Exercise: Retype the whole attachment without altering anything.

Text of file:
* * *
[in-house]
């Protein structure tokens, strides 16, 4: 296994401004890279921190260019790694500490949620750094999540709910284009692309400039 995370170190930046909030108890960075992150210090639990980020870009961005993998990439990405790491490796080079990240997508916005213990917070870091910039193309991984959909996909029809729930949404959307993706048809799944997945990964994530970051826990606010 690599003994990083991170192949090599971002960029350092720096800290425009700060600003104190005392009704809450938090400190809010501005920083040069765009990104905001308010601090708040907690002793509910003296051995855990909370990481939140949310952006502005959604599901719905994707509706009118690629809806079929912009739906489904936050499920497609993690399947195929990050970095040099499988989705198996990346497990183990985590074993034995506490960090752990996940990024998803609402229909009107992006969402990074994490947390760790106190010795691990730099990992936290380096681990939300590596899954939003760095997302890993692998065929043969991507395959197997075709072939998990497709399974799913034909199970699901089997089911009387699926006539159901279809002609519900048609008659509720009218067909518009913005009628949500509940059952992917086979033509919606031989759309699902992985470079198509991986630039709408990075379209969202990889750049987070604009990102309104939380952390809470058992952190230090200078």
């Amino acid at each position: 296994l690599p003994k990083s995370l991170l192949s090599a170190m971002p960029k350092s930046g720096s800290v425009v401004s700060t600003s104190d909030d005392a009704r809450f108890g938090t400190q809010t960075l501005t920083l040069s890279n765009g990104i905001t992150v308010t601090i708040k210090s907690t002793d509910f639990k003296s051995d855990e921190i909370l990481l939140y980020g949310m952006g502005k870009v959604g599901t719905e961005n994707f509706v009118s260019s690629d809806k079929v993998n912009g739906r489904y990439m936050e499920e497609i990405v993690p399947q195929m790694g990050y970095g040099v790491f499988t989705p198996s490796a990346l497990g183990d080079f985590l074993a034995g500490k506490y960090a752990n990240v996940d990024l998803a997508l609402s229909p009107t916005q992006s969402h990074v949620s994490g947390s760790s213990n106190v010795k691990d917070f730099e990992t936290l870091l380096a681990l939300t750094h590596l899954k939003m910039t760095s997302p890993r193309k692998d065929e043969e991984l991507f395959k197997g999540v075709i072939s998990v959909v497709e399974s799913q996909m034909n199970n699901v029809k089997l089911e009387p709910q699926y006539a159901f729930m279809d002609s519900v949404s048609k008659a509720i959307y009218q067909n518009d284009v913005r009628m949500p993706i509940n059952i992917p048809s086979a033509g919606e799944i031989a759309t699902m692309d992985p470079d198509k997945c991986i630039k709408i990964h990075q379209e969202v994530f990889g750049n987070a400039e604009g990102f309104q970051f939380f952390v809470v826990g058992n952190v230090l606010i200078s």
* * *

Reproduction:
[in-house]
């Protein structure tokens, strides 16, 4: 296994401004890279921190260019790694500490949620750094999540709910284009692309400039 995370170190930046909030108890960075992150210090639990980020870009961005993998990439990405790491490796080079990240997508916005213990917070870091910039193309991984959909996909029809729930949404959307993706048809799944997945990964994530970051826990606010 690599003994990083991170192949090599971002960029350092720096800290425009700060600003104190005392009704809450938090400190809010501005920083040069765009990104905001308010601090708040907690002793509910003296051995855990909370990481939140949310952006502005959604599901719905994707509706009118690629809806079929912009739906489904936050499920497609993690399947195929990050970095040099499988989705198996990346497990183990985590074993034995506490960090752990996940990024998803609402229909009107992006969402990074994490947390760790106190010795691990730099990992936290380096681990939300590596899954939003760095997302890993692998065929043969991507395959197997075709072939998990497709399974799913034909199970699901089997089911009387699926006539159901279809002609519900048609008659509720009218067909518009913005009628949500509940059952992917086979033509919606031989759309699902992985470079198509991986630039709408990075379209969202990889750049987070604009990102309104939380952390809470058992952190230090200078």
């Amino acid at each position: 296994l690599p003994k990083s995370l991170l192949s090599a170190m971002p960029k350092s930046g720096s800290v425009v401004s700060t600003s104190d909030d005392a009704r809450f108890g938090t400190q809010t960075l501005t920083l040069s890279n765009g990104i905001t992150v308010t601090i708040k210090s907690t002793d509910f639990k003296s051995d855990e921190i909370l990481l939140y980020g949310m952006g502005k870009v959604g599901t719905e961005n994707f509706v009118s260019s690629d809806k079929v993998n912009g739906r489904y990439m936050e499920e497609i990405v993690p399947q195929m790694g990050y970095g040099v790491f499988t989705p198996s490796a990346l497990g183990d080079f985590l074993a034995g500490k506490y960090a752990n990240v996940d990024l998803a997508l609402s229909p009107t916005q992006s969402h990074v949620s994490g947390s760790s213990n106190v010795k691990d917070f730099e990992t936290l870091l380096a681990l939300t750094h590596l899954k939003m910039t760095s997302p890993r193309k692998d065929e043969e991984l991507f395959k197997g999540v075709i072939s998990v959909v497709e399974s799913q996909m034909n199970n699901v029809k089997l089911e009387p709910q699926y006539a159901f729930m279809d002609s519900v949404s048609k008659a509720i959307y009218q067909n518009d284009v913005r009628m949500p993706i509940n059952i992917p048809s086979a033509g919606e799944i031989a759309t699902m692309d992985p470079d198509k997945c991986i630039k709408i990964h990075q379209e969202v994530f990889g750049n987070a400039e604009g990102f309104q970051f939380f952390v809470v826990g058992n952190v230090l606010i200078s």